If the windows are left open on the GLC Coupe the driver can close them all at the outside door handle or from a distance using the remote. On a hot day the driver can also lower the windows the same way. The driver of the Stelvio can only operate the windows from inside the vehicle, with the ignition on.
Heated windshield washer nozzles are standard on the GLC Coupe to prevent washer fluid and nozzles from freezing and help continue to keep the windshield clear in sub-freezing temperatures. Heated windshield washer nozzles cost extra on the Stelvio.
When the GLC Coupe is put in reverse, the passenger rearview mirror tilts from its original position. This gives the driver a better view of the curb during parallel parking maneuvers. Shifting out of reverse puts the mirror into its original position. The Stelvio’s mirror doesn’t automatically adjust for backing.
Optional air-conditioned seats in the GLC Coupe keep the driver and front passenger comfortable and take the sting out of hot seats in summer. The Stelvio doesn’t offer air-conditioned seats.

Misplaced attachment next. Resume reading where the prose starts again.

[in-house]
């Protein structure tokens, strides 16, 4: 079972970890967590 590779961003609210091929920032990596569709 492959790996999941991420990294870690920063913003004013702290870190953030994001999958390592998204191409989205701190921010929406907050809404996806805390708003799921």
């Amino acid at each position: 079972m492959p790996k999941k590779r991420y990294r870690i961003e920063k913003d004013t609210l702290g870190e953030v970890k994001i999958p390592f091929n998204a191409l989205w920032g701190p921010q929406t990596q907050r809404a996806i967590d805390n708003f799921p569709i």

To quickly and conveniently keep personal devices charged without cables tangling and wearing out, the Mercedes GLC offers an optional wireless phone charging system (Qi) in the center console. The Stelvio doesn’t offer wireless personal charging.
The GLC Coupe’s optional Active Parking Assist can parallel park or back into a parking spot by itself, starting and stopping automatically, with the driver only responsible for switching from reverse to drive. The Stelvio doesn’t offer an automated parking system.
Motor Trend selected the GLC Coupe as their 2017 Sport Utility of the Year. The Stelvio has never been chosen.
The Mercedes GLC outsold the Alfa Romeo Stelvio by over seven to one during the 2019 model year.